NFL's Backward Thinking: Leslie Frazier, The Face Of A Failed System

Vikings coordinator Leslie Frazier is probably the most qualified head coaching candidate in the league... yet he's stuck assisting Brad Childress. SB Nation's Andrew Sharp explains why Frazier's plight is part of a much larger problem with NFL psychology.

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NFL's Backward Thinking: Leslie Frazier, Brad Childress, And The Face Of A Failed System

A few weeks ago, while canvassing the internet over the weekend, I noticed a writer from Sports Illustrated mention that Vikings defensive coordinator Leslie Frazier was likely going to be named the head coach of the Buffalo Bills. As SI's Jim Trotter explained it, "He is said to be the leader in the clubhouse for the Bills job. Blew away [Bills' GM] Buddy Nix in interview." And that was the last I really thought of it. There's nothing really spectacular about the news; it just made sense. Frazier had been passed over for a few years now, and Buffalo was desperate for a injection of excitement.

It seemed like a perfect match, and a stroke of good luck for Frazier, who deserved it more than most. Just a day earlier, he'd been brought out to Seattle to interview for a job that'd already been offered to Pete Carroll. This was to satisfy the good ole Rooney Rule, of course—an NFL mandate that all teams must interview a minority candidate before hiring a new head coach—and Frazier never really had a chance at landing the job. In fact, the Seahawks had already chosen Carroll and reportedly agreed to contract terms. The only thing precluding a formal announcement was a token interview with Frazier, whereby the Seahawks would satisfy the Rooney Rule.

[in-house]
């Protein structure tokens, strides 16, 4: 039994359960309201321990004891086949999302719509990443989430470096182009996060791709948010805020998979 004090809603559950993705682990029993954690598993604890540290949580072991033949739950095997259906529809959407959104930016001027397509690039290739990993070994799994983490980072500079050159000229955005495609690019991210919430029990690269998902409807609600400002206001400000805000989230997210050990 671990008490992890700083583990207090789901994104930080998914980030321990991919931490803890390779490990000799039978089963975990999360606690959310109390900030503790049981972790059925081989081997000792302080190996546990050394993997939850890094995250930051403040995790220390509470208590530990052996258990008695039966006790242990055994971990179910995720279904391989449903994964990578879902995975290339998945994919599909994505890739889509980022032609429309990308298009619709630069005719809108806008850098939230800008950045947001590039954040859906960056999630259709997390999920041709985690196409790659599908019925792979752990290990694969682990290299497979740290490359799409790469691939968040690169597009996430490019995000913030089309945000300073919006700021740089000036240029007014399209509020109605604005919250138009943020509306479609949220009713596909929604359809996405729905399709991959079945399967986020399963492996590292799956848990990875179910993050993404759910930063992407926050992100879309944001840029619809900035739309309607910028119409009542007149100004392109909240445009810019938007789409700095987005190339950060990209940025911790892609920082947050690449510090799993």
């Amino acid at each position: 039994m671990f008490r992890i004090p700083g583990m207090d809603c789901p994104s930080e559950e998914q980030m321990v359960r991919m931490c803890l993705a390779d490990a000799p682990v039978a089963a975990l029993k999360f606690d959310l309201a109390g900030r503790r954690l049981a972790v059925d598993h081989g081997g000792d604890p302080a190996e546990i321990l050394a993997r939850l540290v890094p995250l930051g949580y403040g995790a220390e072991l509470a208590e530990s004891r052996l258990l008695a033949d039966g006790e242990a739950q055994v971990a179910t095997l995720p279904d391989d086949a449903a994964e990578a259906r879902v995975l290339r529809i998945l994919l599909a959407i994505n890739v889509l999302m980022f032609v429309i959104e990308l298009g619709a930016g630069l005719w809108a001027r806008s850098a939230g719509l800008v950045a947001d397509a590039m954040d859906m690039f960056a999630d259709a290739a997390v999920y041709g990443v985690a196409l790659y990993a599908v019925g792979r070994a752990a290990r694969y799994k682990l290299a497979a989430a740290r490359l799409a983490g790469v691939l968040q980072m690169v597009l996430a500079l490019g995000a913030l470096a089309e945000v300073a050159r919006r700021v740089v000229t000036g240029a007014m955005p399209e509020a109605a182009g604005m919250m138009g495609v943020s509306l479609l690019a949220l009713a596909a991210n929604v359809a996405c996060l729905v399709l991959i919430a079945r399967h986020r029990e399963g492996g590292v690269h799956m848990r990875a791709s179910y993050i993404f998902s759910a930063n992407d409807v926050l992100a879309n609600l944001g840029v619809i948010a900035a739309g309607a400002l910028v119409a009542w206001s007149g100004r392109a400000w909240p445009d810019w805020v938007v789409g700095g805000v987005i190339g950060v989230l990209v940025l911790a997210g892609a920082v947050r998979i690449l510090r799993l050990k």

As I wrote then, "Because he’s black, Frazier gets to sit through an interview for a job that’s already been filled." ... Three cheers for Progress!

The only thing that mitigated the insult to Leslie Frazier was that he was reportedly going to be named head coach in Buffalo. It may not have erased the token interview with Seattle or rendered the Rooney Rule any less inane, but at least on some level, Frazier would be vindicated by getting a head coaching job of his own. And then Buffalo hired Chan Gailey.

Here's what we talk about when we talk about Chan Gailey. Simple and plain, he's one of the most unimaginative, painfully mediocre football coaches on the planet. Maybe not a full-on Herbert Hoover on the sidelines, but certainly a Gerald Ford. Did Buffalo not have the money to send for tapes of Chan Gailey in Dallas? Or even at Georgia Tech?

It's not like there were a whole bunch of "good years" and then his team tuned him out. There WERE no good years. He seems like a nice man and has proven himself a good coordinator, but as a head coach, the stats speak for themselves. He was 18-14 in two years with the Dallas Cowboys. That's doesn't look terrible, of course; but then you remember that he was working with players like Troy Aikman, Michael Irvin, Emmit Smith, and Deion Sanders, and... well, yeah. Two wild card berths isn't exactly what the Cowboys were hoping for.